Just days after officially renewing his contract with Red Bull Racing into 2012, Mark Webber has confessed that 'it would have been a mistake to stop racing' at the end of the current campaign - and he has vowed to continue taking the fight to pace-setting team-mate Sebastian Vettel until the title is no longer within his reach.

It was announced on the eve of last weekend's Belgian Grand Prix at Spa-Francorchamps - and appropriately, on Webber's 35th birthday - that the Australian will remain at Red Bull for a sixth consecutive season next year, and he promptly celebrated with a superb performance to recover from a torrid start to claim an excellent second place in the Ardennes.

Along the way, he pulled off a breath-taking, jaw-dropping overtaking manoeuvre on Ferrari rival Fernando Alonso going through the legendary Eau Rouge and proceeded to take the chequered flag less than four seconds in arrears of Vettel, with the race's fastest lap to his credit for good measure. Those who had said he was past it and didn't deserve his contract extension were swiftly forced to eat their words.

"Actually, it was a very difficult weekend," Webber conceded, writing in his regular column for BBC Sport. "It turned out we had really good pace, so it might have looked easy, but we went into the race with some pretty major concerns over our tyres after they blistered in qualifying - the rules say you can't change them until after the race has started.

"It's not unusual and it's not normally a massive issue, but in this case the blisters were on the inside shoulder of the tyre, where the tread meets the sidewall - and that's when it becomes a bit more critical. The problem was that no-one could give us a definitive answer as to how long the tyres would last, or what we could do to alleviate the problem.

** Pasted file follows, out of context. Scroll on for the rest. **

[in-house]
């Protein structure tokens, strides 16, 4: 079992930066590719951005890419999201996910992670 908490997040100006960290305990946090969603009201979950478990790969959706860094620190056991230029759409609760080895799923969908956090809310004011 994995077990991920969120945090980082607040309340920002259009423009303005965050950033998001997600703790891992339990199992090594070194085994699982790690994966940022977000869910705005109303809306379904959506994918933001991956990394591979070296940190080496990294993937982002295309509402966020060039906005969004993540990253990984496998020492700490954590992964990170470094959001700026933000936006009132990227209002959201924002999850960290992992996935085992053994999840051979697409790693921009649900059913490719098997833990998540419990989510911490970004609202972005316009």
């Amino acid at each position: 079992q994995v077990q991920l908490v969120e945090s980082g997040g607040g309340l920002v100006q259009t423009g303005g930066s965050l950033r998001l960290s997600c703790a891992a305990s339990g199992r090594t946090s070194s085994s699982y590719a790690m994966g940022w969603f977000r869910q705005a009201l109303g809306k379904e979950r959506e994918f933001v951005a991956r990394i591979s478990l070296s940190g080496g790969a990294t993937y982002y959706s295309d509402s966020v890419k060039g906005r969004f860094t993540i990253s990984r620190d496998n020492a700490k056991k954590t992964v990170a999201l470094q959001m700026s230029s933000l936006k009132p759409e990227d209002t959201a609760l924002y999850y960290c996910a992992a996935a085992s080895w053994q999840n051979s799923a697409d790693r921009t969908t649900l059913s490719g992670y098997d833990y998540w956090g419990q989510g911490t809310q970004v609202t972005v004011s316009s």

"Seb and I have both had tyre failures in our careers, and you want to do everything you can to avoid it - but at the same time not be super-conservative. At a track like Spa, where it's high-speed and some of the run-off areas are a bit tight, it's a particularly unnerving situation. We spent a lot of time talking about what to do. For the team, our safety is paramount, so it was not something we took lightly.

"The most conservative choice is not to start the race; the next is to make changes to the cars and start from the pit-lane. If at any stage something becomes critical, that's when you don't take any short-cuts. You have to work out what to do, and perhaps even stop the cars. Thankfully, it didn't come to that.

"It's public knowledge that we were running the camber of our front wheels - the amount they lean away from vertical - on the upper limit of Pirelli's recommendations, but I know we're not the only team doing that. In any case, although we could have reduced the camber, it was not absolutely clear that would fix it. We push the cars to the limit, and this was just something that happened.

"After lots of calculations and discussions with the team and Pirelli, we chose to heavily compromise our strategy by pitting really early. A situation like this is extremely rare, and it was pretty intense. For us as drivers, we know it's part of the risk of the sport, and we can't always have all the answers before we go into the race. You've just got to get on with it, but it's obviously in your mind.